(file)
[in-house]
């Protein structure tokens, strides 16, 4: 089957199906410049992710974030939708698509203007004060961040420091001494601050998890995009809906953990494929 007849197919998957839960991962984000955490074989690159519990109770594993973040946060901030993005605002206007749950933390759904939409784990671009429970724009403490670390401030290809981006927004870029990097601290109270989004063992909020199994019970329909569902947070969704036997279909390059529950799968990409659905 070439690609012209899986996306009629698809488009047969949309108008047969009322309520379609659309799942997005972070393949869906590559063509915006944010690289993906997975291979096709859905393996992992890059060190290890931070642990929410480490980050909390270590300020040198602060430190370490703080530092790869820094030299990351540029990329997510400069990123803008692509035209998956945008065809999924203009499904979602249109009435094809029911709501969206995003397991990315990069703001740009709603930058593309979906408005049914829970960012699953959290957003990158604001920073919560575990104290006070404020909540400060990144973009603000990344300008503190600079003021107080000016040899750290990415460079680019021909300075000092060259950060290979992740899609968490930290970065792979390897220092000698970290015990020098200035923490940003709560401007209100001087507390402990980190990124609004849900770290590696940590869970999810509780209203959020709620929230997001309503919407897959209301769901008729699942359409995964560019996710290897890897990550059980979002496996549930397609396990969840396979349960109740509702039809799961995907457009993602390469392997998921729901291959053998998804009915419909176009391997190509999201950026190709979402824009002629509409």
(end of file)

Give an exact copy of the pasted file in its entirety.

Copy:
[in-house]
């Protein structure tokens, strides 16, 4: 089957199906410049992710974030939708698509203007004060961040420091001494601050998890995009809906953990494929 007849197919998957839960991962984000955490074989690159519990109770594993973040946060901030993005605002206007749950933390759904939409784990671009429970724009403490670390401030290809981006927004870029990097601290109270989004063992909020199994019970329909569902947070969704036997279909390059529950799968990409659905 070439690609012209899986996306009629698809488009047969949309108008047969009322309520379609659309799942997005972070393949869906590559063509915006944010690289993906997975291979096709859905393996992992890059060190290890931070642990929410480490980050909390270590300020040198602060430190370490703080530092790869820094030299990351540029990329997510400069990123803008692509035209998956945008065809999924203009499904979602249109009435094809029911709501969206995003397991990315990069703001740009709603930058593309979906408005049914829970960012699953959290957003990158604001920073919560575990104290006070404020909540400060990144973009603000990344300008503190600079003021107080000016040899750290990415460079680019021909300075000092060259950060290979992740899609968490930290970065792979390897220092000698970290015990020098200035923490940003709560401007209100001087507390402990980190990124609004849900770290590696940590869970999810509780209203959020709620929230997001309503919407897959209301769901008729699942359409995964560019996710290897890897990550059980979002496996549930397609396990969840396979349960109740509702039809799961995907457009993602390469392997998921729901291959053998998804009915419909176009391997190509999201950026190709979402824009002629509409």